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File photo. (REUTERS)
File photo. (REUTERS)

Amazon to install AI-imbued cams in delivery vehicles, raises privacy concerns

  • Amazon states that the cameras will help monitor the road ahead and also keep a watch on the driver.
  • A rights' group says it is the largest-ever surveillance on humans.

Amazon on Thursday said it will install AI-imbued smart cameras inside its delivery vehicles in the United States to ensure its safety and that of the driver and other personnel inside. While a tutorial video released by the company outlines how these cameras will have safety as the top priority, many have raised concerns over privacy and called it a surveillance tool.

Amazon states that the cameras will help monitor the road ahead and also keep a watch on the driver, identifying and addressing any concerns while also keeping a check on good practices. "This technology will provide drivers real-time alerts to help them stay safe when they are on the road," Amazon said in a response to an AFP query. "We are investing in safety across our operations and recently started rolling out industry leading camera-based safety technology across our delivery fleet."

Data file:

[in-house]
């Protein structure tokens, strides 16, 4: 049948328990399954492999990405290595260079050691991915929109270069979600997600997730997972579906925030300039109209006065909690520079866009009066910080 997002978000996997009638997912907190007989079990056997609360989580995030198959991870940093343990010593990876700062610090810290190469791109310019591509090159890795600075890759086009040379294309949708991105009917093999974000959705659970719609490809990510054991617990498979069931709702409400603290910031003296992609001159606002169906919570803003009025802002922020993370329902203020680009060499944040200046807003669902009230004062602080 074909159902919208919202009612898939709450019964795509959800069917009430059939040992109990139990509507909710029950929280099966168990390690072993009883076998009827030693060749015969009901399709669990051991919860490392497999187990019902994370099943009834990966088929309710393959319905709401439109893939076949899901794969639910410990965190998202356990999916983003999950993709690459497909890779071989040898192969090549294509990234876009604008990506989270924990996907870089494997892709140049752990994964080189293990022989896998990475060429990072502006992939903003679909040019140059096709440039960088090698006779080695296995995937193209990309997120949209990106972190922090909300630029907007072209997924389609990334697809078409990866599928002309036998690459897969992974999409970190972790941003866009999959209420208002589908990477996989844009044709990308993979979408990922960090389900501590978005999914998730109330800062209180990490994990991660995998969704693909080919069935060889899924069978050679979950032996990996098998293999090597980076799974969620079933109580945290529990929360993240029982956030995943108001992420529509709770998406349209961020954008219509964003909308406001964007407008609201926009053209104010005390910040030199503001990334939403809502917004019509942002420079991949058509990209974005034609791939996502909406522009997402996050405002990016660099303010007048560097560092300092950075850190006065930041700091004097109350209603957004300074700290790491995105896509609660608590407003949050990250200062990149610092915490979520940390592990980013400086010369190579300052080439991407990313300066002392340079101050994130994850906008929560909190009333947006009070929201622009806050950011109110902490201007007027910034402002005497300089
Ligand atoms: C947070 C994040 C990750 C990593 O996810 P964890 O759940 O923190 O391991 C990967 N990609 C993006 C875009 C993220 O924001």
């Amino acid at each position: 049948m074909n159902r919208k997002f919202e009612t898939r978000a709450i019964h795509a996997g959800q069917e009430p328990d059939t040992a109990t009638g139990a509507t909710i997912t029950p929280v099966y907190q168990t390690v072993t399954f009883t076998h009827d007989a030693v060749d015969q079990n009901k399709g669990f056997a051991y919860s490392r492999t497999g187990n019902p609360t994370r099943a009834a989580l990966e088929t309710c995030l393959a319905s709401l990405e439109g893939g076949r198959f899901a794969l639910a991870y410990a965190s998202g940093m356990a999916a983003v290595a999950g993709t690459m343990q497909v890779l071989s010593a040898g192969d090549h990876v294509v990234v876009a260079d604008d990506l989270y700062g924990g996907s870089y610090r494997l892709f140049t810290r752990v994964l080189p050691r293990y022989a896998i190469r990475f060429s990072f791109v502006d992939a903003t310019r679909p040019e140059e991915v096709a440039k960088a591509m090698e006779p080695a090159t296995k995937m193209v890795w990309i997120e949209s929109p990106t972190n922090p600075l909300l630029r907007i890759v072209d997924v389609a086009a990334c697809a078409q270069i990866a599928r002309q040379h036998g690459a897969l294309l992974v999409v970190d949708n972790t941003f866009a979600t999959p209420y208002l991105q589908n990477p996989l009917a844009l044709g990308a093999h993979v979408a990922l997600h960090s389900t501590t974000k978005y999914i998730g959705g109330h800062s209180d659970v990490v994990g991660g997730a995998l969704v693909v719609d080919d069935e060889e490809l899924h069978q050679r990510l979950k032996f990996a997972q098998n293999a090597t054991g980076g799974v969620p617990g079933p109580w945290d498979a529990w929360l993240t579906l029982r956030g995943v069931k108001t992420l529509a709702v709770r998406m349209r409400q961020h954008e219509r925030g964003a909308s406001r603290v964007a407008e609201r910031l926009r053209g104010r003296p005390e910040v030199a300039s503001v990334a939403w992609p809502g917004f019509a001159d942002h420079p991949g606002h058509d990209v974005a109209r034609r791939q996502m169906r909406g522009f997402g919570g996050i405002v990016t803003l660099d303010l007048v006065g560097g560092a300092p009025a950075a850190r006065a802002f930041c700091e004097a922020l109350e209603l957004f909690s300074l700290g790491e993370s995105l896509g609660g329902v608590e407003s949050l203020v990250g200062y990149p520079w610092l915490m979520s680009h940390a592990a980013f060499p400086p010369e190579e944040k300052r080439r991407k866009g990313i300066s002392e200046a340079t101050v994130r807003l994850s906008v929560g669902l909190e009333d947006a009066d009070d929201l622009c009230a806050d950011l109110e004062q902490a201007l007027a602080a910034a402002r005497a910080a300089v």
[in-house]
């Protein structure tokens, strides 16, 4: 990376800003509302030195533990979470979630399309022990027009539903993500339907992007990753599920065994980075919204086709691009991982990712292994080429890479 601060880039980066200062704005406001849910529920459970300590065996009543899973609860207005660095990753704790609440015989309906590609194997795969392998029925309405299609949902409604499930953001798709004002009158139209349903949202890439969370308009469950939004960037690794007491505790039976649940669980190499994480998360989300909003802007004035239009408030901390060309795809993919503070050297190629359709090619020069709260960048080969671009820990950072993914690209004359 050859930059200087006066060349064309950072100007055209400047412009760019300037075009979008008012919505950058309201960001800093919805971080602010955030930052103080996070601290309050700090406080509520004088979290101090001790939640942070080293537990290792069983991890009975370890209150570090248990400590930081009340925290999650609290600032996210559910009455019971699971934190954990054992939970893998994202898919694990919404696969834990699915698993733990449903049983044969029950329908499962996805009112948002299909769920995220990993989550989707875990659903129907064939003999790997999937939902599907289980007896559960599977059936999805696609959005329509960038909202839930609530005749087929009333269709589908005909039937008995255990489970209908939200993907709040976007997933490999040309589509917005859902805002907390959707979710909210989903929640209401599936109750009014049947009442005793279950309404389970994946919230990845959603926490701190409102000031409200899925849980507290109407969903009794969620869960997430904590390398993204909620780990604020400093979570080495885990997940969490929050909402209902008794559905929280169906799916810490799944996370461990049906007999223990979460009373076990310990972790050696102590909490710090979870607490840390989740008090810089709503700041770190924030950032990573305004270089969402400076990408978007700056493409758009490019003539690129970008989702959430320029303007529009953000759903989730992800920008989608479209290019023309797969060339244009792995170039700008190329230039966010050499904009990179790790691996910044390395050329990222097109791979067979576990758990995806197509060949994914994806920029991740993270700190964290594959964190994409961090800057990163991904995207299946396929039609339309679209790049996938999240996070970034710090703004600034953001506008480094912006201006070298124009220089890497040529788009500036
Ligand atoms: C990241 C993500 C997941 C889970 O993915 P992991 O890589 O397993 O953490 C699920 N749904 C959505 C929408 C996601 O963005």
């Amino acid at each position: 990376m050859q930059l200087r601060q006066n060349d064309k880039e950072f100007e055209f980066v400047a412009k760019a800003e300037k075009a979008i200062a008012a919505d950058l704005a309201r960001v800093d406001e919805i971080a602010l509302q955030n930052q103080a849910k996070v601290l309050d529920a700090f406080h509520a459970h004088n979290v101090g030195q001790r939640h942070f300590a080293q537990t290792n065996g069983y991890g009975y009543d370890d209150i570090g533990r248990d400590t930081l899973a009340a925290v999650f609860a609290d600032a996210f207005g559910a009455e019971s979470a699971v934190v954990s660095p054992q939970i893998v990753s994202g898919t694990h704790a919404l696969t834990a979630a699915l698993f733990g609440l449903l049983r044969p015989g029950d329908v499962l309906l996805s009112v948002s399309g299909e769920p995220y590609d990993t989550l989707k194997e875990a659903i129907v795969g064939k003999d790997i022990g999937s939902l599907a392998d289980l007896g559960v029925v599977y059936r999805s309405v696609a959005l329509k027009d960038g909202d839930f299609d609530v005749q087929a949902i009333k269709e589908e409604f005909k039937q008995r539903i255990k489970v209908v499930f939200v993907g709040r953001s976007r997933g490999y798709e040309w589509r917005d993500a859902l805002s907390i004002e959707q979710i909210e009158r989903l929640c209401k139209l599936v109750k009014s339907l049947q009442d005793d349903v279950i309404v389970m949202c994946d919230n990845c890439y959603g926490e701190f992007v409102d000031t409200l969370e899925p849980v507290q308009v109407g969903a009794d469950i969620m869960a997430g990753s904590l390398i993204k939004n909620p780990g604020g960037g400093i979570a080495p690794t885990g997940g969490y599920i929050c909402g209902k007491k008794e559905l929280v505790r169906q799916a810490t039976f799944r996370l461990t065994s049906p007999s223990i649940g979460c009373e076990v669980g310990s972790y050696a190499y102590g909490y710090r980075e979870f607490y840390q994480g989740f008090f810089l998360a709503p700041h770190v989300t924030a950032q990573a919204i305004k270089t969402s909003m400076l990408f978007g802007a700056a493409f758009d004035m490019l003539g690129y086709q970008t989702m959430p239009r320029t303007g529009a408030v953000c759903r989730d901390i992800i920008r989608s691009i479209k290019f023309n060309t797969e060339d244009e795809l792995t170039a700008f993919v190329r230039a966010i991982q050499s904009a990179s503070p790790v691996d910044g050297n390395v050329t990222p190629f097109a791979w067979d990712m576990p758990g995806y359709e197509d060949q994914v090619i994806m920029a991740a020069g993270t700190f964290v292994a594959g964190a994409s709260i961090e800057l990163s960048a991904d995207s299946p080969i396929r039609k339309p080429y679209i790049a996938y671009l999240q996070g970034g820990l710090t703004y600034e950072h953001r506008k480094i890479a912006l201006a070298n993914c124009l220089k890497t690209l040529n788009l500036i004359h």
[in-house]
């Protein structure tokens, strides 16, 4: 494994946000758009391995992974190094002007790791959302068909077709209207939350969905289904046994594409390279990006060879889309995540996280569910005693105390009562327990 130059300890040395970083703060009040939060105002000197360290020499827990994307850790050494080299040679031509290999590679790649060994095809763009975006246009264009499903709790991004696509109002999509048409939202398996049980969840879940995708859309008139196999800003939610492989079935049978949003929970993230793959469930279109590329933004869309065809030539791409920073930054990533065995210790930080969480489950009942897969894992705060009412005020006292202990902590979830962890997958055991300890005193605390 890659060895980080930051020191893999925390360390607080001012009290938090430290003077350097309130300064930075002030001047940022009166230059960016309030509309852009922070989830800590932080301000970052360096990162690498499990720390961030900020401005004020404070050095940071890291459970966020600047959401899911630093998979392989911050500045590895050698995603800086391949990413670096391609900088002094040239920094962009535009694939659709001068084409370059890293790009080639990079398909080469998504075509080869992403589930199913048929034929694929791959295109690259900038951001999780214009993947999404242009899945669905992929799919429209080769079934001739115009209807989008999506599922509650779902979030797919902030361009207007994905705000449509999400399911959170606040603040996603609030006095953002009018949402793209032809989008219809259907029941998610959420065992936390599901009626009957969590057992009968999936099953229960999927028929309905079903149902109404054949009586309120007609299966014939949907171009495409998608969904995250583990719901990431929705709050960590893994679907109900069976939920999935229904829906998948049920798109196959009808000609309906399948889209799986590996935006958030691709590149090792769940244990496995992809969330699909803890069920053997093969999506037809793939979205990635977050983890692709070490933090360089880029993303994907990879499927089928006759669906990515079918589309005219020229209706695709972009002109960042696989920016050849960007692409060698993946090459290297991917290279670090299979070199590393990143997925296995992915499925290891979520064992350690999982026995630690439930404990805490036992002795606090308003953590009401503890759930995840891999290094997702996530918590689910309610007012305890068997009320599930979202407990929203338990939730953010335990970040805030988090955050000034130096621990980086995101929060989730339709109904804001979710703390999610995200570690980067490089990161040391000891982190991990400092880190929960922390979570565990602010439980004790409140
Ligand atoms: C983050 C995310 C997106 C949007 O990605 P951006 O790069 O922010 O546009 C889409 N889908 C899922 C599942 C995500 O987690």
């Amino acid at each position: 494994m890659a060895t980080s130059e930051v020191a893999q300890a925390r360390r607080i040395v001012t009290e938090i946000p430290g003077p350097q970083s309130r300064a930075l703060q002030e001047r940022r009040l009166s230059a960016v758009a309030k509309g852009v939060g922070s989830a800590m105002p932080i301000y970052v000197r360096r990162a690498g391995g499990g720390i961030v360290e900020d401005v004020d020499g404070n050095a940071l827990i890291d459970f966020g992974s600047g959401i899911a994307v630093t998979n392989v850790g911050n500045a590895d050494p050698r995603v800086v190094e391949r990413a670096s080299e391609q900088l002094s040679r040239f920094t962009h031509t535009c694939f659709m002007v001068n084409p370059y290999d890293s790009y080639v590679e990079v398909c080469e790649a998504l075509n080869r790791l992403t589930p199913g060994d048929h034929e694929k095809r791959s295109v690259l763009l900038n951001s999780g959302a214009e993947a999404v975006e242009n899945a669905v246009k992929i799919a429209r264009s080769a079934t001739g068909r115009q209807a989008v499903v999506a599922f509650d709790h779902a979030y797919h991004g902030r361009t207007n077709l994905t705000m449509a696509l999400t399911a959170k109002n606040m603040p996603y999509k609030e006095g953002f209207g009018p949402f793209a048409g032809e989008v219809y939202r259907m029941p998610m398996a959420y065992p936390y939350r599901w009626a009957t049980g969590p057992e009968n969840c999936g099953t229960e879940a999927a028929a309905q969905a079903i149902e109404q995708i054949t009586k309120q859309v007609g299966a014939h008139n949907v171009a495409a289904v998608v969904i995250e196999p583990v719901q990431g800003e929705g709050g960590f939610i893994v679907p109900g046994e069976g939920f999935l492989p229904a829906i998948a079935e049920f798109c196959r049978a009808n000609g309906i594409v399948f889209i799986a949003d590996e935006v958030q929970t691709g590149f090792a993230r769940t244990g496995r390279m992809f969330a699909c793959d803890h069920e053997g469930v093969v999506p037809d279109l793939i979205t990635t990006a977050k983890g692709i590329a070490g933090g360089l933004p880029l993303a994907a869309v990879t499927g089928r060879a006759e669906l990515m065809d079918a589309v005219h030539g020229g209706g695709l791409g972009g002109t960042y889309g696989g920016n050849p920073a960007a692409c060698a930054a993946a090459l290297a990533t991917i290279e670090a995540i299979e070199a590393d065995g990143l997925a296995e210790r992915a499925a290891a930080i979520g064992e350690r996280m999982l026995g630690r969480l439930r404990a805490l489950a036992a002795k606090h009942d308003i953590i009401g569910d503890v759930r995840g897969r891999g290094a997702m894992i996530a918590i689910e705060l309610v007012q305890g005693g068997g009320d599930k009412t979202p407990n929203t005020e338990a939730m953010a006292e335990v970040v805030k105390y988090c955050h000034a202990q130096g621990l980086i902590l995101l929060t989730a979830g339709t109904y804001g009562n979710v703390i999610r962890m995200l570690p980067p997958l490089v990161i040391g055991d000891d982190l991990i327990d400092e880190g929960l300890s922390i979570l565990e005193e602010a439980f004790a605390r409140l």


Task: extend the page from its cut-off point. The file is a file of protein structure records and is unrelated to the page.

(Also read: Amazon shows off new Rivian electric delivery van model)

It is being reported that the cams use machine learning to alert drivers of potential on-road threats.

But the decision to install these cameras has also invited a whole lot of concerns from some other quarters. A few digital rights' groups have demanded that Amazon be forbidden from making use of such cams because it could become a tool for corporate surveillance. "We're demanding that Amazon immediately stop the roll out of this unsafe program, and we call on Congress to launch a full investigation into Amazon's surveillance empire," said Fight for the Future deputy director Evan Green in a statement. "This (installing smart cams) amounts to the largest expansion of corporate surveillance in human history."

Amazon has been in the eye of storm in the past due to allegations of harsh work environments for many of its ground-level workers. Recently, the company agreed to pay $61.7 million to settle charges it withheld tips from its independent delivery drivers over two and a half years. For a company that has 800,000 employees in the US, making it the country's second-largest employer, Amazon may also need to walk the extra mile to ensure privacy concerns are addresse

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